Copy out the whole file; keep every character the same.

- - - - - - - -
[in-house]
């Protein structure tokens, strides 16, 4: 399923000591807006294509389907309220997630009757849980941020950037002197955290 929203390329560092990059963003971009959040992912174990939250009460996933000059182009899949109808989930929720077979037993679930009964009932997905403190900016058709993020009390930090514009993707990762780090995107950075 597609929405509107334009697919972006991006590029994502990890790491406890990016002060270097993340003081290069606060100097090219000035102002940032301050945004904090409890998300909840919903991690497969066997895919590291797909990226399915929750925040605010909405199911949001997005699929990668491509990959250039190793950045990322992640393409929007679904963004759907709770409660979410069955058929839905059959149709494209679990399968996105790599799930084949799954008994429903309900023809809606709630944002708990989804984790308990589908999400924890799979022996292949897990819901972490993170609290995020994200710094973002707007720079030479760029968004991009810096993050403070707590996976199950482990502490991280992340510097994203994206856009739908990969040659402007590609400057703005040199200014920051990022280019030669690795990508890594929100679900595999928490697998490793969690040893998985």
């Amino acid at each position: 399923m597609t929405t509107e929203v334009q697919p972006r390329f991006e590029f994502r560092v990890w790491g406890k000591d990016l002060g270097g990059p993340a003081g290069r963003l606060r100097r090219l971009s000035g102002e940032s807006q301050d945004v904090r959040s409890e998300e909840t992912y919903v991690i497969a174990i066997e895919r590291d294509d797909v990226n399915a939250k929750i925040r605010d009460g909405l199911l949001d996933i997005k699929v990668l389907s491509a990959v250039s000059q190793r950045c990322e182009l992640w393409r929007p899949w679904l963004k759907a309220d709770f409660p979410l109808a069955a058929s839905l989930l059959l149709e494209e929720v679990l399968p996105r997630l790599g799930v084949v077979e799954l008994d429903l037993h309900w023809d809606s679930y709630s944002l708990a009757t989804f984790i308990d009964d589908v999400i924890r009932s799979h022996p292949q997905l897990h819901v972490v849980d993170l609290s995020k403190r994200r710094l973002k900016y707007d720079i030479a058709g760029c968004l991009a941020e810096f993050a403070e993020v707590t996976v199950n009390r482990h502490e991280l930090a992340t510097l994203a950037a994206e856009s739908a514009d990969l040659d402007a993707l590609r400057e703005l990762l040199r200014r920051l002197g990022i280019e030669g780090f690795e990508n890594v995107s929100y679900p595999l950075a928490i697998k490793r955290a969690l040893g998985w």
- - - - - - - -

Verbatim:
[in-house]
């Protein structure tokens, strides 16, 4: 399923000591807006294509389907309220997630009757849980941020950037002197955290 929203390329560092990059963003971009959040992912174990939250009460996933000059182009899949109808989930929720077979037993679930009964009932997905403190900016058709993020009390930090514009993707990762780090995107950075 597609929405509107334009697919972006991006590029994502990890790491406890990016002060270097993340003081290069606060100097090219000035102002940032301050945004904090409890998300909840919903991690497969066997895919590291797909990226399915929750925040605010909405199911949001997005699929990668491509990959250039190793950045990322992640393409929007679904963004759907709770409660979410069955058929839905059959149709494209679990399968996105790599799930084949799954008994429903309900023809809606709630944002708990989804984790308990589908999400924890799979022996292949897990819901972490993170609290995020994200710094973002707007720079030479760029968004991009810096993050403070707590996976199950482990502490991280992340510097994203994206856009739908990969040659402007590609400057703005040199200014920051990022280019030669690795990508890594929100679900595999928490697998490793969690040893998985």
């Amino acid at each position: 399923m597609t929405t509107e929203v334009q697919p972006r390329f991006e590029f994502r560092v990890w790491g406890k000591d990016l002060g270097g990059p993340a003081g290069r963003l606060r100097r090219l971009s000035g102002e940032s807006q301050d945004v904090r959040s409890e998300e909840t992912y919903v991690i497969a174990i066997e895919r590291d294509d797909v990226n399915a939250k929750i925040r605010d009460g909405l199911l949001d996933i997005k699929v990668l389907s491509a990959v250039s000059q190793r950045c990322e182009l992640w393409r929007p899949w679904l963004k759907a309220d709770f409660p979410l109808a069955a058929s839905l989930l059959l149709e494209e929720v679990l399968p996105r997630l790599g799930v084949v077979e799954l008994d429903l037993h309900w023809d809606s679930y709630s944002l708990a009757t989804f984790i308990d009964d589908v999400i924890r009932s799979h022996p292949q997905l897990h819901v972490v849980d993170l609290s995020k403190r994200r710094l973002k900016y707007d720079i030479a058709g760029c968004l991009a941020e810096f993050a403070e993020v707590t996976v199950n009390r482990h502490e991280l930090a992340t510097l994203a950037a994206e856009s739908a514009d990969l040659d402007a993707l590609r400057e703005l990762l040199r200014r920051l002197g990022i280019e030669g780090f690795e990508n890594v995107s929100y679900p595999l950075a928490i697998k490793r955290a969690l040893g998985w």